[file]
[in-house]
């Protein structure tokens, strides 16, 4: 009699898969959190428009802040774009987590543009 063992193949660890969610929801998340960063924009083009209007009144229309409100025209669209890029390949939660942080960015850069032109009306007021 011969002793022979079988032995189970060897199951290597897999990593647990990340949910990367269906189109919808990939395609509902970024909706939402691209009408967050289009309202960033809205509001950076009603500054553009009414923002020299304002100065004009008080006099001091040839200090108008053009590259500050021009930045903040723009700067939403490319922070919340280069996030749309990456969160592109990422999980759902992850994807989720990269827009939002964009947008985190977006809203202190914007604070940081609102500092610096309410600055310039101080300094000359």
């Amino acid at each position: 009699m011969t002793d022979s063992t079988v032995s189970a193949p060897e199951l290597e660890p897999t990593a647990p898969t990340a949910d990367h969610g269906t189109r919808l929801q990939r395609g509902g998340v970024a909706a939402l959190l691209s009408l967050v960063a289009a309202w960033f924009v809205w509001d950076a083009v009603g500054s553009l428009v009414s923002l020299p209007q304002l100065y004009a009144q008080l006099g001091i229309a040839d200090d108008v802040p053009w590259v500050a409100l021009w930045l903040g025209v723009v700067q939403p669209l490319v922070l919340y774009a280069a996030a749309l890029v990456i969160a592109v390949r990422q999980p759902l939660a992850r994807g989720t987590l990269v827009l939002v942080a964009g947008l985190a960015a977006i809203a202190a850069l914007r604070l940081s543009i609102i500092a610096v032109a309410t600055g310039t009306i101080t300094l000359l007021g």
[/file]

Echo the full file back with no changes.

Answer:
[in-house]
């Protein structure tokens, strides 16, 4: 009699898969959190428009802040774009987590543009 063992193949660890969610929801998340960063924009083009209007009144229309409100025209669209890029390949939660942080960015850069032109009306007021 011969002793022979079988032995189970060897199951290597897999990593647990990340949910990367269906189109919808990939395609509902970024909706939402691209009408967050289009309202960033809205509001950076009603500054553009009414923002020299304002100065004009008080006099001091040839200090108008053009590259500050021009930045903040723009700067939403490319922070919340280069996030749309990456969160592109990422999980759902992850994807989720990269827009939002964009947008985190977006809203202190914007604070940081609102500092610096309410600055310039101080300094000359």
């Amino acid at each position: 009699m011969t002793d022979s063992t079988v032995s189970a193949p060897e199951l290597e660890p897999t990593a647990p898969t990340a949910d990367h969610g269906t189109r919808l929801q990939r395609g509902g998340v970024a909706a939402l959190l691209s009408l967050v960063a289009a309202w960033f924009v809205w509001d950076a083009v009603g500054s553009l428009v009414s923002l020299p209007q304002l100065y004009a009144q008080l006099g001091i229309a040839d200090d108008v802040p053009w590259v500050a409100l021009w930045l903040g025209v723009v700067q939403p669209l490319v922070l919340y774009a280069a996030a749309l890029v990456i969160a592109v390949r990422q999980p759902l939660a992850r994807g989720t987590l990269v827009l939002v942080a964009g947008l985190a960015a977006i809203a202190a850069l914007r604070l940081s543009i609102i500092a610096v032109a309410t600055g310039t009306i101080t300094l000359l007021g």